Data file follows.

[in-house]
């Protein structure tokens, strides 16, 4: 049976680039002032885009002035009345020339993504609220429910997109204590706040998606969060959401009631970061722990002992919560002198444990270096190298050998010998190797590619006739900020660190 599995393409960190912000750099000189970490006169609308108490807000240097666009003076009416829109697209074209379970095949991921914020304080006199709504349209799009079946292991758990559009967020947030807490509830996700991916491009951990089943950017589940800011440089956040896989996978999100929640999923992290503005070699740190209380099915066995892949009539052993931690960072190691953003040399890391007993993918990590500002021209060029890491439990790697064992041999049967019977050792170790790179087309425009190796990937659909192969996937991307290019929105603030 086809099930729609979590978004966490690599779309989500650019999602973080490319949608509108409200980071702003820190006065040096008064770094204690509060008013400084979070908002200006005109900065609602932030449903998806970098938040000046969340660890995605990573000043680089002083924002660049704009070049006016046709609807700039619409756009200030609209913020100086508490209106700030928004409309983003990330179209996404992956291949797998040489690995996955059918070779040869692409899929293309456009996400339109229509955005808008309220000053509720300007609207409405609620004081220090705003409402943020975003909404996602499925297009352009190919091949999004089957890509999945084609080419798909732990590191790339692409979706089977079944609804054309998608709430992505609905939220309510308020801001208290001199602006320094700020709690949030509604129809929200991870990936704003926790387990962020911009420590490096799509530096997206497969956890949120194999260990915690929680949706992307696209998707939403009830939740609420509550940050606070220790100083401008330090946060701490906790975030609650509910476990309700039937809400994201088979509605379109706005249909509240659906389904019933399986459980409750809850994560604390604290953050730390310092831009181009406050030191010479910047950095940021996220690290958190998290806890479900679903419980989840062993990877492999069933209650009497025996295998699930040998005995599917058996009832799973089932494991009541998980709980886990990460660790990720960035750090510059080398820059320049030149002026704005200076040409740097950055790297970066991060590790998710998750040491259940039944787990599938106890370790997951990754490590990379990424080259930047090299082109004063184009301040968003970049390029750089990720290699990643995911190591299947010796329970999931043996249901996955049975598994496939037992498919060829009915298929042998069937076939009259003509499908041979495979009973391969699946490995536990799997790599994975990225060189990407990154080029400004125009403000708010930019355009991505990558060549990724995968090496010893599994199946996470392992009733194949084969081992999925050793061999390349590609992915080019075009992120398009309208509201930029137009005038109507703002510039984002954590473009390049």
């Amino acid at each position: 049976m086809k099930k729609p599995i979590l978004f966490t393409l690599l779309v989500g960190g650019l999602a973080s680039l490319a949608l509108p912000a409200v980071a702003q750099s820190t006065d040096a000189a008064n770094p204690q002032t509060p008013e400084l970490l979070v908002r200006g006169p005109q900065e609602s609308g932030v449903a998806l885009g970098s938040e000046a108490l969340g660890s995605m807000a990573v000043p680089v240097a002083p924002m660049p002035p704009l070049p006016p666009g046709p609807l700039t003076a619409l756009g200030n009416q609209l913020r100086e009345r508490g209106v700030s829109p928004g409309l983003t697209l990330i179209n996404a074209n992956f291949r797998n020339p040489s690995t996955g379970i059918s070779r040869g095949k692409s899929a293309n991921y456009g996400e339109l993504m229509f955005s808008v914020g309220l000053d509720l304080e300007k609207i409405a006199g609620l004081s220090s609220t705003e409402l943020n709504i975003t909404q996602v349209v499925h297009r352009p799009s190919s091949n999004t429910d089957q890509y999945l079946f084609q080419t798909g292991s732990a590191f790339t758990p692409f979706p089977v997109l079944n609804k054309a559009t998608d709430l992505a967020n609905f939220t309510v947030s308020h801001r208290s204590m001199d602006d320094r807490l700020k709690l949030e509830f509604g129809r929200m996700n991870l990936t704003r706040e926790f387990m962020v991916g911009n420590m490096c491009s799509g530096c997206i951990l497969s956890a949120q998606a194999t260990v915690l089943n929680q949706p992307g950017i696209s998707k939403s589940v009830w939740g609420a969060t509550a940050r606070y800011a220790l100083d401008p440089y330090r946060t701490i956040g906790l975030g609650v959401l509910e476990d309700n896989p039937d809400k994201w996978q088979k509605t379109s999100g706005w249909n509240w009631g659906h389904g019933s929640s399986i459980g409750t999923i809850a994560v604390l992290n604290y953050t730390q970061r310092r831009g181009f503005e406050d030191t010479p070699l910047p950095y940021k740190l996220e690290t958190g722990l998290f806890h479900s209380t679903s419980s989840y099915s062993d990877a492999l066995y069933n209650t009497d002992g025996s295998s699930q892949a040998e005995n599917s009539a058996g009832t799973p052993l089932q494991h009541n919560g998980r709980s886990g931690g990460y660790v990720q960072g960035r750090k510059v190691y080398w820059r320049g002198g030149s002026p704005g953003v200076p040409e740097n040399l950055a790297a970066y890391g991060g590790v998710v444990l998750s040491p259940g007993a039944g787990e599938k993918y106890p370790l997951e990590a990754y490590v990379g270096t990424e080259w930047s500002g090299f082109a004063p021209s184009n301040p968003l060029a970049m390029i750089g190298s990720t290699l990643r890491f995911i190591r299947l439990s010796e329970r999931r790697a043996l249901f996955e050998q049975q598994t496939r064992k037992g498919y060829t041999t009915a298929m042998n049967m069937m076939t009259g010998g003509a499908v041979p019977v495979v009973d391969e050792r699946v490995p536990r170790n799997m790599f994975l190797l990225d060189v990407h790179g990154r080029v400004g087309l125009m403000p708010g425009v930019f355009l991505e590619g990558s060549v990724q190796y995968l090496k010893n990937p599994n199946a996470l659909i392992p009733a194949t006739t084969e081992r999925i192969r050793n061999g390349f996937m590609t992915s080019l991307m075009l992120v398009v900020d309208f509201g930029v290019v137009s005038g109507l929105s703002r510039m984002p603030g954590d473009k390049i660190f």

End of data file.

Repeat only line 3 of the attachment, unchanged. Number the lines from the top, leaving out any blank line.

């Amino acid at each position: 049976m086809k099930k729609p599995i979590l978004f966490t393409l690599l779309v989500g960190g650019l999602a973080s680039l490319a949608l509108p912000a409200v980071a702003q750099s820190t006065d040096a000189a008064n770094p204690q002032t509060p008013e400084l970490l979070v908002r200006g006169p005109q900065e609602s609308g932030v449903a998806l885009g970098s938040e000046a108490l969340g660890s995605m807000a990573v000043p680089v240097a002083p924002m660049p002035p704009l070049p006016p666009g046709p609807l700039t003076a619409l756009g200030n009416q609209l913020r100086e009345r508490g209106v700030s829109p928004g409309l983003t697209l990330i179209n996404a074209n992956f291949r797998n020339p040489s690995t996955g379970i059918s070779r040869g095949k692409s899929a293309n991921y456009g996400e339109l993504m229509f955005s808008v914020g309220l000053d509720l304080e300007k609207i409405a006199g609620l004081s220090s609220t705003e409402l943020n709504i975003t909404q996602v349209v499925h297009r352009p799009s190919s091949n999004t429910d089957q890509y999945l079946f084609q080419t798909g292991s732990a590191f790339t758990p692409f979706p089977v997109l079944n609804k054309a559009t998608d709430l992505a967020n609905f939220t309510v947030s308020h801001r208290s204590m001199d602006d320094r807490l700020k709690l949030e509830f509604g129809r929200m996700n991870l990936t704003r706040e926790f387990m962020v991916g911009n420590m490096c491009s799509g530096c997206i951990l497969s956890a949120q998606a194999t260990v915690l089943n929680q949706p992307g950017i696209s998707k939403s589940v009830w939740g609420a969060t509550a940050r606070y800011a220790l100083d401008p440089y330090r946060t701490i956040g906790l975030g609650v959401l509910e476990d309700n896989p039937d809400k994201w996978q088979k509605t379109s999100g706005w249909n509240w009631g659906h389904g019933s929640s399986i459980g409750t999923i809850a994560v604390l992290n604290y953050t730390q970061r310092r831009g181009f503005e406050d030191t010479p070699l910047p950095y940021k740190l996220e690290t958190g722990l998290f806890h479900s209380t679903s419980s989840y099915s062993d990877a492999l066995y069933n209650t009497d002992g025996s295998s699930q892949a040998e005995n599917s009539a058996g009832t799973p052993l089932q494991h009541n919560g998980r709980s886990g931690g990460y660790v990720q960072g960035r750090k510059v190691y080398w820059r320049g002198g030149s002026p704005g953003v200076p040409e740097n040399l950055a790297a970066y890391g991060g590790v998710v444990l998750s040491p259940g007993a039944g787990e599938k993918y106890p370790l997951e990590a990754y490590v990379g270096t990424e080259w930047s500002g090299f082109a004063p021209s184009n301040p968003l060029a970049m390029i750089g190298s990720t290699l990643r890491f995911i190591r299947l439990s010796e329970r999931r790697a043996l249901f996955e050998q049975q598994t496939r064992k037992g498919y060829t041999t009915a298929m042998n049967m069937m076939t009259g010998g003509a499908v041979p019977v495979v009973d391969e050792r699946v490995p536990r170790n799997m790599f994975l190797l990225d060189v990407h790179g990154r080029v400004g087309l125009m403000p708010g425009v930019f355009l991505e590619g990558s060549v990724q190796y995968l090496k010893n990937p599994n199946a996470l659909i392992p009733a194949t006739t084969e081992r999925i192969r050793n061999g390349f996937m590609t992915s080019l991307m075009l992120v398009v900020d309208f509201g930029v290019v137009s005038g109507l929105s703002r510039m984002p603030g954590d473009k390049i660190f």